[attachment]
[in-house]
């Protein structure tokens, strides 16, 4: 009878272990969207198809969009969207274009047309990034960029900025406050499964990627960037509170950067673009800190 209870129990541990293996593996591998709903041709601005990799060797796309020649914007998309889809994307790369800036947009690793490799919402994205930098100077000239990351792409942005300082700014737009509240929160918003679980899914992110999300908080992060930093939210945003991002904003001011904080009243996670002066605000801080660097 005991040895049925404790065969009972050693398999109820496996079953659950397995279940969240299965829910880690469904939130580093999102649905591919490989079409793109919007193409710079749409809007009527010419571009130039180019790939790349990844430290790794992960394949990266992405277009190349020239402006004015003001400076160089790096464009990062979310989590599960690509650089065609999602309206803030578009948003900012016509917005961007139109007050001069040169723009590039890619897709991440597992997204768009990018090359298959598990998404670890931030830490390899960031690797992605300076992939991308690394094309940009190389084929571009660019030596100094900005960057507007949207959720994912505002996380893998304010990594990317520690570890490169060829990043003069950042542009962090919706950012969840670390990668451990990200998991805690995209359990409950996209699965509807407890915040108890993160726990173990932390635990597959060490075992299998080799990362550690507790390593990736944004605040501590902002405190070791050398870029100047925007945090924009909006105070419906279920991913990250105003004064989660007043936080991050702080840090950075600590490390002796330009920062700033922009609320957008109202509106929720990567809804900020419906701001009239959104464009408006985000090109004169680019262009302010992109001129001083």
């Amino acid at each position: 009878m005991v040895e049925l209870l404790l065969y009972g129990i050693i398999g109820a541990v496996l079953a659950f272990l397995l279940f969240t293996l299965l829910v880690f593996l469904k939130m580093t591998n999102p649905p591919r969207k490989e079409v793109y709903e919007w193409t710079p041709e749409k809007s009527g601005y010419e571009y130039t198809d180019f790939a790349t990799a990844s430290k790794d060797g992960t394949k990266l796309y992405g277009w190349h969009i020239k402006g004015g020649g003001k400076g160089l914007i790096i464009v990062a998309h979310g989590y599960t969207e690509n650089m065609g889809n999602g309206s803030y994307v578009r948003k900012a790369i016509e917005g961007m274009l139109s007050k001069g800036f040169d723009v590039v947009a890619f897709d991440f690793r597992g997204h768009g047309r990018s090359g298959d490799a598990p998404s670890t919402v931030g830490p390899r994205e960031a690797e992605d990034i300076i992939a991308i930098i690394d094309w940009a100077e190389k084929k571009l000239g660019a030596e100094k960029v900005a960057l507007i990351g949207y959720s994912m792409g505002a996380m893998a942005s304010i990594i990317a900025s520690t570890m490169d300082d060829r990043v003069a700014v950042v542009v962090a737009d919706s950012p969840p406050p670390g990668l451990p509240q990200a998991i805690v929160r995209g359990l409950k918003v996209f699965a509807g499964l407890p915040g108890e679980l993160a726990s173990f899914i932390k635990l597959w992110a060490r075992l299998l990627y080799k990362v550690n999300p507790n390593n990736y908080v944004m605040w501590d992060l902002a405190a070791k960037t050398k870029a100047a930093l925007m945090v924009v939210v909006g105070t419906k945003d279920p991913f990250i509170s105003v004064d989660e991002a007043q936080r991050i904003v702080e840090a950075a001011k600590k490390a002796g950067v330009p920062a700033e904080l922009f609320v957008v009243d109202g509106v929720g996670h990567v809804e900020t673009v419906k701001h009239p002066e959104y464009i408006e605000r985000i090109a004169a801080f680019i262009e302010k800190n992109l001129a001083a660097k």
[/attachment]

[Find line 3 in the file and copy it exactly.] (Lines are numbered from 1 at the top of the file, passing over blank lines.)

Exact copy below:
């Amino acid at each position: 009878m005991v040895e049925l209870l404790l065969y009972g129990i050693i398999g109820a541990v496996l079953a659950f272990l397995l279940f969240t293996l299965l829910v880690f593996l469904k939130m580093t591998n999102p649905p591919r969207k490989e079409v793109y709903e919007w193409t710079p041709e749409k809007s009527g601005y010419e571009y130039t198809d180019f790939a790349t990799a990844s430290k790794d060797g992960t394949k990266l796309y992405g277009w190349h969009i020239k402006g004015g020649g003001k400076g160089l914007i790096i464009v990062a998309h979310g989590y599960t969207e690509n650089m065609g889809n999602g309206s803030y994307v578009r948003k900012a790369i016509e917005g961007m274009l139109s007050k001069g800036f040169d723009v590039v947009a890619f897709d991440f690793r597992g997204h768009g047309r990018s090359g298959d490799a598990p998404s670890t919402v931030g830490p390899r994205e960031a690797e992605d990034i300076i992939a991308i930098i690394d094309w940009a100077e190389k084929k571009l000239g660019a030596e100094k960029v900005a960057l507007i990351g949207y959720s994912m792409g505002a996380m893998a942005s304010i990594i990317a900025s520690t570890m490169d300082d060829r990043v003069a700014v950042v542009v962090a737009d919706s950012p969840p406050p670390g990668l451990p509240q990200a998991i805690v929160r995209g359990l409950k918003v996209f699965a509807g499964l407890p915040g108890e679980l993160a726990s173990f899914i932390k635990l597959w992110a060490r075992l299998l990627y080799k990362v550690n999300p507790n390593n990736y908080v944004m605040w501590d992060l902002a405190a070791k960037t050398k870029a100047a930093l925007m945090v924009v939210v909006g105070t419906k945003d279920p991913f990250i509170s105003v004064d989660e991002a007043q936080r991050i904003v702080e840090a950075a001011k600590k490390a002796g950067v330009p920062a700033e904080l922009f609320v957008v009243d109202g509106v929720g996670h990567v809804e900020t673009v419906k701001h009239p002066e959104y464009i408006e605000r985000i090109a004169a801080f680019i262009e302010k800190n992109l001129a001083a660097k």